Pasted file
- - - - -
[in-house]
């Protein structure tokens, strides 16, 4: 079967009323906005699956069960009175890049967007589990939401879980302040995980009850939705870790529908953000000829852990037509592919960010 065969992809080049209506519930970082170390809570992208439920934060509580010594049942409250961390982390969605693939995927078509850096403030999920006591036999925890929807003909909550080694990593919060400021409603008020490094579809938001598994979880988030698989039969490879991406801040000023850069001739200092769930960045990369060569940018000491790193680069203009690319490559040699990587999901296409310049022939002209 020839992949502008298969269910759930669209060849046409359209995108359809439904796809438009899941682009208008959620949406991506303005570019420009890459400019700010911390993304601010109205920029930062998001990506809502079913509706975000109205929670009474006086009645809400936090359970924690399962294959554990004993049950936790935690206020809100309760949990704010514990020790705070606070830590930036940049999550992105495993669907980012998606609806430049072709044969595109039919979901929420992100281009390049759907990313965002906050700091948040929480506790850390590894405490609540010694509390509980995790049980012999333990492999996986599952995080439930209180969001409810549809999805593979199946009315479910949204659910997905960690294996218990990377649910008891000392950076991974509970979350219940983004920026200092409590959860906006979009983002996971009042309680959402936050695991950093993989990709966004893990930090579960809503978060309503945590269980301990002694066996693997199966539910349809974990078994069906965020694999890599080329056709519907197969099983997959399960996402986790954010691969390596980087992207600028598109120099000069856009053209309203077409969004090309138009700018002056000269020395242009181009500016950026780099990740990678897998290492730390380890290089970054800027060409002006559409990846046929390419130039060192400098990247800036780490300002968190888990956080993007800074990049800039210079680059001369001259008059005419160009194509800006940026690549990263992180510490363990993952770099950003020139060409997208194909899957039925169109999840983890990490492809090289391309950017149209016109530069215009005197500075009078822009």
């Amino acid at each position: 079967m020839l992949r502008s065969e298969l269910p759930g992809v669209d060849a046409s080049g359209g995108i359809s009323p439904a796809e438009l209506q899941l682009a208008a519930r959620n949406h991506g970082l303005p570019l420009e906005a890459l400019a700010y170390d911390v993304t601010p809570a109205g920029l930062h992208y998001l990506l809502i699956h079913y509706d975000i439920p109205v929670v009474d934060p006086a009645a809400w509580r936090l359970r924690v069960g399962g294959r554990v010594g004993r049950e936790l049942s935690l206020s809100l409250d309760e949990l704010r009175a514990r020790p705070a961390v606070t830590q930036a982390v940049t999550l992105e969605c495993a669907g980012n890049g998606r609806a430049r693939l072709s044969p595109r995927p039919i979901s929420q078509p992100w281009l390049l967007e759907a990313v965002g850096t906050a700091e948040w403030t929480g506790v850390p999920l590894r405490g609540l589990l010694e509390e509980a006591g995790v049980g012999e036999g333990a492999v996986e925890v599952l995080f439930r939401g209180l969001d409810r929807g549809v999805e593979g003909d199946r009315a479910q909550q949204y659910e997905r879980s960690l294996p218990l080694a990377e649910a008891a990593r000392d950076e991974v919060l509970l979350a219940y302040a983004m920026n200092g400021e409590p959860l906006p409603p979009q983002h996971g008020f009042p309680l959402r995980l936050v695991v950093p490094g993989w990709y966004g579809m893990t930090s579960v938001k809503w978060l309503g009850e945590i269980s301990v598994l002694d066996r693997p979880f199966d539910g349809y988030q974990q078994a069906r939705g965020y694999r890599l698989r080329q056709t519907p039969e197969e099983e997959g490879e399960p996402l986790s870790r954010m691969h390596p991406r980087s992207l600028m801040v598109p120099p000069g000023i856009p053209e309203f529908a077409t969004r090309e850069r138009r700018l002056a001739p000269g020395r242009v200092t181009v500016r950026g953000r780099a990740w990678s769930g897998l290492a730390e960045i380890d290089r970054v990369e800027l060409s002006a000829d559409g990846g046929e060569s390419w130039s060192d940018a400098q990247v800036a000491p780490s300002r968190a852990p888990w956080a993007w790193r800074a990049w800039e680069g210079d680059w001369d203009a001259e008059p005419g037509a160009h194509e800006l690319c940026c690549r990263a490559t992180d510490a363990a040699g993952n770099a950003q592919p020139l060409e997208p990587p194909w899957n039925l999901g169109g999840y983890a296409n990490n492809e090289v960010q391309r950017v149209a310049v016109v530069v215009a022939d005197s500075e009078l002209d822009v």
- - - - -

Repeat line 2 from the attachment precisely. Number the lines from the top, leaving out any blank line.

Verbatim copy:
């Protein structure tokens, strides 16, 4: 079967009323906005699956069960009175890049967007589990939401879980302040995980009850939705870790529908953000000829852990037509592919960010 065969992809080049209506519930970082170390809570992208439920934060509580010594049942409250961390982390969605693939995927078509850096403030999920006591036999925890929807003909909550080694990593919060400021409603008020490094579809938001598994979880988030698989039969490879991406801040000023850069001739200092769930960045990369060569940018000491790193680069203009690319490559040699990587999901296409310049022939002209 020839992949502008298969269910759930669209060849046409359209995108359809439904796809438009899941682009208008959620949406991506303005570019420009890459400019700010911390993304601010109205920029930062998001990506809502079913509706975000109205929670009474006086009645809400936090359970924690399962294959554990004993049950936790935690206020809100309760949990704010514990020790705070606070830590930036940049999550992105495993669907980012998606609806430049072709044969595109039919979901929420992100281009390049759907990313965002906050700091948040929480506790850390590894405490609540010694509390509980995790049980012999333990492999996986599952995080439930209180969001409810549809999805593979199946009315479910949204659910997905960690294996218990990377649910008891000392950076991974509970979350219940983004920026200092409590959860906006979009983002996971009042309680959402936050695991950093993989990709966004893990930090579960809503978060309503945590269980301990002694066996693997199966539910349809974990078994069906965020694999890599080329056709519907197969099983997959399960996402986790954010691969390596980087992207600028598109120099000069856009053209309203077409969004090309138009700018002056000269020395242009181009500016950026780099990740990678897998290492730390380890290089970054800027060409002006559409990846046929390419130039060192400098990247800036780490300002968190888990956080993007800074990049800039210079680059001369001259008059005419160009194509800006940026690549990263992180510490363990993952770099950003020139060409997208194909899957039925169109999840983890990490492809090289391309950017149209016109530069215009005197500075009078822009």